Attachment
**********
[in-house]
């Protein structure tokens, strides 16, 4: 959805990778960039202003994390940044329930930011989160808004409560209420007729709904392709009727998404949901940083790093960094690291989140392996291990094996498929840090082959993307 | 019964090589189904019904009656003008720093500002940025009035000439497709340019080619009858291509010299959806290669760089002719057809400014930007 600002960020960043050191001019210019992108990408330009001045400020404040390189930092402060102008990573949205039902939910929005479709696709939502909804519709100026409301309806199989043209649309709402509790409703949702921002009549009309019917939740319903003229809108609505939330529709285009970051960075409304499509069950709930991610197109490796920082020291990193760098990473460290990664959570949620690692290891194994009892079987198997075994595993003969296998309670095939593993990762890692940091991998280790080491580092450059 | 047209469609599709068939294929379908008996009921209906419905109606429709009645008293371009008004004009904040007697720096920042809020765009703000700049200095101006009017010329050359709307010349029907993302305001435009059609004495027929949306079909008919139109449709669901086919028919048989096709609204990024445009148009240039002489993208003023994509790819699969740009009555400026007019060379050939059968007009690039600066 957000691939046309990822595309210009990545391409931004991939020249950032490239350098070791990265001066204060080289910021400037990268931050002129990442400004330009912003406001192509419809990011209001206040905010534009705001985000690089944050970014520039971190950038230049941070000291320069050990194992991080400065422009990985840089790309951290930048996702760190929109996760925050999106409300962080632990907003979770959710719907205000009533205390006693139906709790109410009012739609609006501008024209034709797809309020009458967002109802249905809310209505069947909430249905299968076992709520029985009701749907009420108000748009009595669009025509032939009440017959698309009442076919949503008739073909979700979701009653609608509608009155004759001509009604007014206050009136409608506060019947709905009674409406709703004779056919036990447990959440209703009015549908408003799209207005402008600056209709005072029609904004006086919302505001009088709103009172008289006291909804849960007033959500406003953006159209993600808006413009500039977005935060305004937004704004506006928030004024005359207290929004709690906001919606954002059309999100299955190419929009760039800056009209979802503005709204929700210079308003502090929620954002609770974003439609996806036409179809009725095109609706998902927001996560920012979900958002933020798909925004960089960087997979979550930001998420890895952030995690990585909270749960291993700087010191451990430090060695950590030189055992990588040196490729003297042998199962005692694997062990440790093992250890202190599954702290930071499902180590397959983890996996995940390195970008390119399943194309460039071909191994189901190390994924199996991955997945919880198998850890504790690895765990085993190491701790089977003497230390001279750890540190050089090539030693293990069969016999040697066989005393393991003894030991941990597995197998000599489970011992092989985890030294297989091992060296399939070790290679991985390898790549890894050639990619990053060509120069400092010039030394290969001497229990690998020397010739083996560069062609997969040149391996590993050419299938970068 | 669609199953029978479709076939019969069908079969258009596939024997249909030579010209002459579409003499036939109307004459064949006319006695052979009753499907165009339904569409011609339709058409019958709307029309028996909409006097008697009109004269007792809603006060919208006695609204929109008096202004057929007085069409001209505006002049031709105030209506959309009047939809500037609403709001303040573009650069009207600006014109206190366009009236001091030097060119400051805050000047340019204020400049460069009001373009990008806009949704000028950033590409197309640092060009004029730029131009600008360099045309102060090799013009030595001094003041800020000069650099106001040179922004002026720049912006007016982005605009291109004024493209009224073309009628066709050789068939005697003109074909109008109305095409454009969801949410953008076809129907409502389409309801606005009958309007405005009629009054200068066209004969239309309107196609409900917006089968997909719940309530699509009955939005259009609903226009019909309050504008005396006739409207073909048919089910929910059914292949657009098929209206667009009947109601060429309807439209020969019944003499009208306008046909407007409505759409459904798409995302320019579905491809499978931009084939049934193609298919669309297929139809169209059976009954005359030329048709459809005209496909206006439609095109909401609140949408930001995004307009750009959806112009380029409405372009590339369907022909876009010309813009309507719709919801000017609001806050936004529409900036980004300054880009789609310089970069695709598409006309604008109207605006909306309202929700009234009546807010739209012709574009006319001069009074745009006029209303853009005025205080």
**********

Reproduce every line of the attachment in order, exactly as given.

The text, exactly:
[in-house]
């Protein structure tokens, strides 16, 4: 959805990778960039202003994390940044329930930011989160808004409560209420007729709904392709009727998404949901940083790093960094690291989140392996291990094996498929840090082959993307 | 019964090589189904019904009656003008720093500002940025009035000439497709340019080619009858291509010299959806290669760089002719057809400014930007 600002960020960043050191001019210019992108990408330009001045400020404040390189930092402060102008990573949205039902939910929005479709696709939502909804519709100026409301309806199989043209649309709402509790409703949702921002009549009309019917939740319903003229809108609505939330529709285009970051960075409304499509069950709930991610197109490796920082020291990193760098990473460290990664959570949620690692290891194994009892079987198997075994595993003969296998309670095939593993990762890692940091991998280790080491580092450059 | 047209469609599709068939294929379908008996009921209906419905109606429709009645008293371009008004004009904040007697720096920042809020765009703000700049200095101006009017010329050359709307010349029907993302305001435009059609004495027929949306079909008919139109449709669901086919028919048989096709609204990024445009148009240039002489993208003023994509790819699969740009009555400026007019060379050939059968007009690039600066 957000691939046309990822595309210009990545391409931004991939020249950032490239350098070791990265001066204060080289910021400037990268931050002129990442400004330009912003406001192509419809990011209001206040905010534009705001985000690089944050970014520039971190950038230049941070000291320069050990194992991080400065422009990985840089790309951290930048996702760190929109996760925050999106409300962080632990907003979770959710719907205000009533205390006693139906709790109410009012739609609006501008024209034709797809309020009458967002109802249905809310209505069947909430249905299968076992709520029985009701749907009420108000748009009595669009025509032939009440017959698309009442076919949503008739073909979700979701009653609608509608009155004759001509009604007014206050009136409608506060019947709905009674409406709703004779056919036990447990959440209703009015549908408003799209207005402008600056209709005072029609904004006086919302505001009088709103009172008289006291909804849960007033959500406003953006159209993600808006413009500039977005935060305004937004704004506006928030004024005359207290929004709690906001919606954002059309999100299955190419929009760039800056009209979802503005709204929700210079308003502090929620954002609770974003439609996806036409179809009725095109609706998902927001996560920012979900958002933020798909925004960089960087997979979550930001998420890895952030995690990585909270749960291993700087010191451990430090060695950590030189055992990588040196490729003297042998199962005692694997062990440790093992250890202190599954702290930071499902180590397959983890996996995940390195970008390119399943194309460039071909191994189901190390994924199996991955997945919880198998850890504790690895765990085993190491701790089977003497230390001279750890540190050089090539030693293990069969016999040697066989005393393991003894030991941990597995197998000599489970011992092989985890030294297989091992060296399939070790290679991985390898790549890894050639990619990053060509120069400092010039030394290969001497229990690998020397010739083996560069062609997969040149391996590993050419299938970068 | 669609199953029978479709076939019969069908079969258009596939024997249909030579010209002459579409003499036939109307004459064949006319006695052979009753499907165009339904569409011609339709058409019958709307029309028996909409006097008697009109004269007792809603006060919208006695609204929109008096202004057929007085069409001209505006002049031709105030209506959309009047939809500037609403709001303040573009650069009207600006014109206190366009009236001091030097060119400051805050000047340019204020400049460069009001373009990008806009949704000028950033590409197309640092060009004029730029131009600008360099045309102060090799013009030595001094003041800020000069650099106001040179922004002026720049912006007016982005605009291109004024493209009224073309009628066709050789068939005697003109074909109008109305095409454009969801949410953008076809129907409502389409309801606005009958309007405005009629009054200068066209004969239309309107196609409900917006089968997909719940309530699509009955939005259009609903226009019909309050504008005396006739409207073909048919089910929910059914292949657009098929209206667009009947109601060429309807439209020969019944003499009208306008046909407007409505759409459904798409995302320019579905491809499978931009084939049934193609298919669309297929139809169209059976009954005359030329048709459809005209496909206006439609095109909401609140949408930001995004307009750009959806112009380029409405372009590339369907022909876009010309813009309507719709919801000017609001806050936004529409900036980004300054880009789609310089970069695709598409006309604008109207605006909306309202929700009234009546807010739209012709574009006319001069009074745009006029209303853009005025205080």